Second-worst disaster was making homemade applesauce when I lived in La Crescent, Minnesota – up in apple country. I forgot to put the top on the blender, and had apple pulp spew everywhere – into every nook, cranny, and crevice of my 70′s green-and-gold kitchen. I had fruit flies for a week.
Best restaurant if you’re not paying:
I love sushi, but damn, that stuff adds up quickly. There’s a place in Chicago’s Andersonville neighborhood that we used to go where the sushi chef would make up something special for each customer, based upon his impressions of that person.
Asking the price in advance for that kind of artistry seemed tacky, so we had no clue what we were spending until the bill arrived. The chef was a bit like the Soup Nazi, and ran a pretty tight ship – we were absolutely forbidden to dip his personalized creations in wasabi.
If you were a cocktail, what would you be?
A Perfect Manhattan. Oh, wait. That’s my favorite cocktail.
If I were a cocktail? Maybe a Sazerac. It is, supposedly, the FIRST cocktail. Made of Rye, Peychaud’s Bitters and Absinthe, it is absolutely divine and appeals to my love of both history and folk traditions – my online moniker “Green Fairy” was, in fact, inspired by my love of Absinthe! I’ve included the recipe – but what if you can’t get Absinthe, you say? Then you make it! Erm. Not that I would. Because building a copper still in your kitchen would be wrong.
1 sugar cube (or 1 teaspoon simple syrup or 1 teaspoon of granulated sugar)
4 dashes Peychaud’s Bitters
2 ounces Rye
1/2 teaspoon Absinthe (or Pernod or Herbsaint)
strip of lemon peel
Fill an old-fashioned glass with ice. In a cocktail shaker, moisten the sugar cube with just enough water to saturate it, then crush. Blend with the Rye and Peychaud’s Bitters. Add a few cubes of ice and stir to chill. Discard the ice from the old-fashioned glass and pour in the Absinthe. Coat the inside of the entire glass, pouring out the excess. Strain the whiskey into the Absinthe-coated glass. Twist the lemon peel over the glass so that the lemon oil cascades into the drink, then rub the peel over the rim of the glass; do not put the twist in the drink.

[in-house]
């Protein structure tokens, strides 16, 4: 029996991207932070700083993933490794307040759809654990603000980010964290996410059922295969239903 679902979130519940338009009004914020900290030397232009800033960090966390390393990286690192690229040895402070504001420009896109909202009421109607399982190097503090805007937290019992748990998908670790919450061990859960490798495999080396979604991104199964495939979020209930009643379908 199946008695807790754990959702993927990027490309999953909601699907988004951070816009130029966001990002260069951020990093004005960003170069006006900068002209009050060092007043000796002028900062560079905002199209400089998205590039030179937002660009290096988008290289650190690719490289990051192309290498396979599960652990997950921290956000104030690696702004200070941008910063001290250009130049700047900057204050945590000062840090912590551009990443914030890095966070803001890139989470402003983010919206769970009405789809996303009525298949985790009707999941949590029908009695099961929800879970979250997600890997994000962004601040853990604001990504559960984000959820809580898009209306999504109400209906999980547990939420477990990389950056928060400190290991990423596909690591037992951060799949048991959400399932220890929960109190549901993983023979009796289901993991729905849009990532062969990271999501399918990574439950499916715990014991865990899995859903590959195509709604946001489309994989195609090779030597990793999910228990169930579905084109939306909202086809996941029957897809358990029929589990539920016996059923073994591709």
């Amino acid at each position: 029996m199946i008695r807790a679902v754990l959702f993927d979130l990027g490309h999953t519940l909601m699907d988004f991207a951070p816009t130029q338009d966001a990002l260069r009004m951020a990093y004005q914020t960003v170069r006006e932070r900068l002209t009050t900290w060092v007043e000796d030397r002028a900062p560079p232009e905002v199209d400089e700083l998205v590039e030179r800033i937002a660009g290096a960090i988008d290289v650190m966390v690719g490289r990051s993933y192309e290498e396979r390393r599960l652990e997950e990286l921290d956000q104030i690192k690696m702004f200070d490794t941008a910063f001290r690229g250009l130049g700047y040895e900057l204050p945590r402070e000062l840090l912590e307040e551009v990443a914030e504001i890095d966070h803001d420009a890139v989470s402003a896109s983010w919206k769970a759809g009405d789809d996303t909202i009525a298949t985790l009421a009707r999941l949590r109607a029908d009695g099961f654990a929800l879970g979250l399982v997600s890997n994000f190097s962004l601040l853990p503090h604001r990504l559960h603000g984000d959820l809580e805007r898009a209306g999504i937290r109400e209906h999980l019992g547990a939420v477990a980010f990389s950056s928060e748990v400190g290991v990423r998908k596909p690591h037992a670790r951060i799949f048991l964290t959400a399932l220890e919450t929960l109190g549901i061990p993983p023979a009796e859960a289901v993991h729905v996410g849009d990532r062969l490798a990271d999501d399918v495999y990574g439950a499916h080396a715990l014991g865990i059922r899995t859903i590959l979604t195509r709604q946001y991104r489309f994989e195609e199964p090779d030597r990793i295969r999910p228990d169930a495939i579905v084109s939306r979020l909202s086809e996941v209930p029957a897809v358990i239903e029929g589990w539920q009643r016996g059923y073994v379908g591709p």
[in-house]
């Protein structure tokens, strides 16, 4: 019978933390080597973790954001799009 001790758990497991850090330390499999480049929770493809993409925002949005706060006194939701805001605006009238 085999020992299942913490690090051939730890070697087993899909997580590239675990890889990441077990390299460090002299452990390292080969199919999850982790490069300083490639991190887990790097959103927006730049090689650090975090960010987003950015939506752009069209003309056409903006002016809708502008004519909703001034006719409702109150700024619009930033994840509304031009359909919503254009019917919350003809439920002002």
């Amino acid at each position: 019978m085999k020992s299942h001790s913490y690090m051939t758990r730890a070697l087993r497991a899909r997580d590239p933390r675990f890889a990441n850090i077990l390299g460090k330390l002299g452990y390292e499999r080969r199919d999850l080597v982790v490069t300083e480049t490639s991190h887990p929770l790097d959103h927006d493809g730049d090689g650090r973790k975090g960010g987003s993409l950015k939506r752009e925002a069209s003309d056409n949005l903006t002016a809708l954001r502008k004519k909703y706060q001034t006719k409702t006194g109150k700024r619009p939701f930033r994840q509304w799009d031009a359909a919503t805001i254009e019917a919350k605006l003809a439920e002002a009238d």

Extra Credit: Where is the world’s best pizza?
Ooohh. I know I’m supposed to say Chicago, being a Chicago gal and all that. And it really, truly is the honest-to-goodness best pizza in the whole United States – maybe the whole world, and I have eaten my way ’round the world, believe me. I really do get the jitters if I don’t have a deep-dish Chicago pizza, oh, every other week or so, and when I’m away from home, I miss it. Desperately.
Now that I’m up in Evanston, my new pizza love is Lou Malnati’s – your own hometown favorite, Marilyn. We usually get “The Lou” – fresh spinach, mushrooms and sliced tomatoes covered with a blend of mozzarella, romano, and cheddar – yes, cheddar – cheese. We add our own olives and jalapeno peppers.
That said, one of the best pizzas I’ve ever had was at Happy Herb’s in Phnom Penh, Cambodia. It wasn’t actually on the menu when we were there, but we’d heard through the backpackers’ grapevine that the “extra happy” pizza came stuffed with – you guessed it- ganja! And just to be certain the waitress understood what I meant, I kept saying “I want my pizza extra happy. You know. Wink, wink, nudge nudge. EX-tra, EX-tra happy.” Well, you know what they say: “when in Cambodia…”
But I would never, ever try to duplicate that particular pizza at home. Because that would be wrong. And illegal. Keep off drugs, kids, and stay in school.
editor’s note: I’m going to let this intriguing but wrong answer pass, because the loving descriptions of both my favorite pizza and hot dogs were enough to make me cry. Thanks, Joanne!